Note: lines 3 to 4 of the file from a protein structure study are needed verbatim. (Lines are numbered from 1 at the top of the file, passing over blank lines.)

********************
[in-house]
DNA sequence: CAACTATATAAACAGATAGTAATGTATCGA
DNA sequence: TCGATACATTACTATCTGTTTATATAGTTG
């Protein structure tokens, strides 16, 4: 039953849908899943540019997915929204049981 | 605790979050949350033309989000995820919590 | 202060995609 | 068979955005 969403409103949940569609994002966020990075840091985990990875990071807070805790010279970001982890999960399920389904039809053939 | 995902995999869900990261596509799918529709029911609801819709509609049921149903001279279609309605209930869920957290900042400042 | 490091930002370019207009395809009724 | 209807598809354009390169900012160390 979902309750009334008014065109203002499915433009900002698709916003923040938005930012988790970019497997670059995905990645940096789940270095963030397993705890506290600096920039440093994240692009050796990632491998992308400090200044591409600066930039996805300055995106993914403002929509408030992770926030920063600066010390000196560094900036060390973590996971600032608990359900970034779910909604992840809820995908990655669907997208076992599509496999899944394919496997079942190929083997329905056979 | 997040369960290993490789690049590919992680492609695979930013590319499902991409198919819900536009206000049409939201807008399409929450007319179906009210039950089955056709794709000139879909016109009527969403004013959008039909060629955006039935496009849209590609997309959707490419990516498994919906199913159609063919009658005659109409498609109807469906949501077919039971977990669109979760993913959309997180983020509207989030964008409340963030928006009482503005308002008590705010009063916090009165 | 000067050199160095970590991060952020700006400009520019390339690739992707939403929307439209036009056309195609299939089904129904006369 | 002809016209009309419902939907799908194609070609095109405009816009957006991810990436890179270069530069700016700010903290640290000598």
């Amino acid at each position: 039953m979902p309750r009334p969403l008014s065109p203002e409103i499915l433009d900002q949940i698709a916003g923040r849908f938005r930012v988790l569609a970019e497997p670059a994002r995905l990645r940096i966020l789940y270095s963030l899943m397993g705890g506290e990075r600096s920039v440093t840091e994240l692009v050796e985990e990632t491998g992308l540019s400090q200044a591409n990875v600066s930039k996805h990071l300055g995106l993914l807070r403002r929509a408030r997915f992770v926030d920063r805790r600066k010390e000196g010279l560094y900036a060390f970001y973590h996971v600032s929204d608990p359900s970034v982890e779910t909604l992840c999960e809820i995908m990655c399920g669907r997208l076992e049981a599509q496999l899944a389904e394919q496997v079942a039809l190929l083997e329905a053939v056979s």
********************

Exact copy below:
DNA sequence: TCGATACATTACTATCTGTTTATATAGTTG
């Protein structure tokens, strides 16, 4: 039953849908899943540019997915929204049981 | 605790979050949350033309989000995820919590 | 202060995609 | 068979955005 969403409103949940569609994002966020990075840091985990990875990071807070805790010279970001982890999960399920389904039809053939 | 995902995999869900990261596509799918529709029911609801819709509609049921149903001279279609309605209930869920957290900042400042 | 490091930002370019207009395809009724 | 209807598809354009390169900012160390 979902309750009334008014065109203002499915433009900002698709916003923040938005930012988790970019497997670059995905990645940096789940270095963030397993705890506290600096920039440093994240692009050796990632491998992308400090200044591409600066930039996805300055995106993914403002929509408030992770926030920063600066010390000196560094900036060390973590996971600032608990359900970034779910909604992840809820995908990655669907997208076992599509496999899944394919496997079942190929083997329905056979 | 997040369960290993490789690049590919992680492609695979930013590319499902991409198919819900536009206000049409939201807008399409929450007319179906009210039950089955056709794709000139879909016109009527969403004013959008039909060629955006039935496009849209590609997309959707490419990516498994919906199913159609063919009658005659109409498609109807469906949501077919039971977990669109979760993913959309997180983020509207989030964008409340963030928006009482503005308002008590705010009063916090009165 | 000067050199160095970590991060952020700006400009520019390339690739992707939403929307439209036009056309195609299939089904129904006369 | 002809016209009309419902939907799908194609070609095109405009816009957006991810990436890179270069530069700016700010903290640290000598």